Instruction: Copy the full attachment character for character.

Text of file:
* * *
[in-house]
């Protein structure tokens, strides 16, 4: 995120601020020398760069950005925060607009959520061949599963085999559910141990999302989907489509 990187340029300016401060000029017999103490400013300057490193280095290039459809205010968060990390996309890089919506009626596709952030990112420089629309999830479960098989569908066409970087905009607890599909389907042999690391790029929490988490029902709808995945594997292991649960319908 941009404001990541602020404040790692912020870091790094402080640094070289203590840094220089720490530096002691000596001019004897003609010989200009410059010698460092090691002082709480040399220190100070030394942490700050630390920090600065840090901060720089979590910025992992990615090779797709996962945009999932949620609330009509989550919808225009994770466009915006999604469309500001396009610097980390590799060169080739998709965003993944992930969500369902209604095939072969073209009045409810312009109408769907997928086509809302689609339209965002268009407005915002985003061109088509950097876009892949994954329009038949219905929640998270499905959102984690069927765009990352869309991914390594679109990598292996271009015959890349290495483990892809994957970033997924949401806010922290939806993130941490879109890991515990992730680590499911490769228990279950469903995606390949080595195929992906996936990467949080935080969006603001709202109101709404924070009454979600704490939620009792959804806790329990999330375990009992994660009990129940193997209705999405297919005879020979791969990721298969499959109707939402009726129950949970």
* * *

[in-house]
């Protein structure tokens, strides 16, 4: 995120601020020398760069950005925060607009959520061949599963085999559910141990999302989907489509 990187340029300016401060000029017999103490400013300057490193280095290039459809205010968060990390996309890089919506009626596709952030990112420089629309999830479960098989569908066409970087905009607890599909389907042999690391790029929490988490029902709808995945594997292991649960319908 941009404001990541602020404040790692912020870091790094402080640094070289203590840094220089720490530096002691000596001019004897003609010989200009410059010698460092090691002082709480040399220190100070030394942490700050630390920090600065840090901060720089979590910025992992990615090779797709996962945009999932949620609330009509989550919808225009994770466009915006999604469309500001396009610097980390590799060169080739998709965003993944992930969500369902209604095939072969073209009045409810312009109408769907997928086509809302689609339209965002268009407005915002985003061109088509950097876009892949994954329009038949219905929640998270499905959102984690069927765009990352869309991914390594679109990598292996271009015959890349290495483990892809994957970033997924949401806010922290939806993130941490879109890991515990992730680590499911490769228990279950469903995606390949080595195929992906996936990467949080935080969006603001709202109101709404924070009454979600704490939620009792959804806790329990999330375990009992994660009990129940193997209705999405297919005879020979791969990721298969499959109707939402009726129950949970």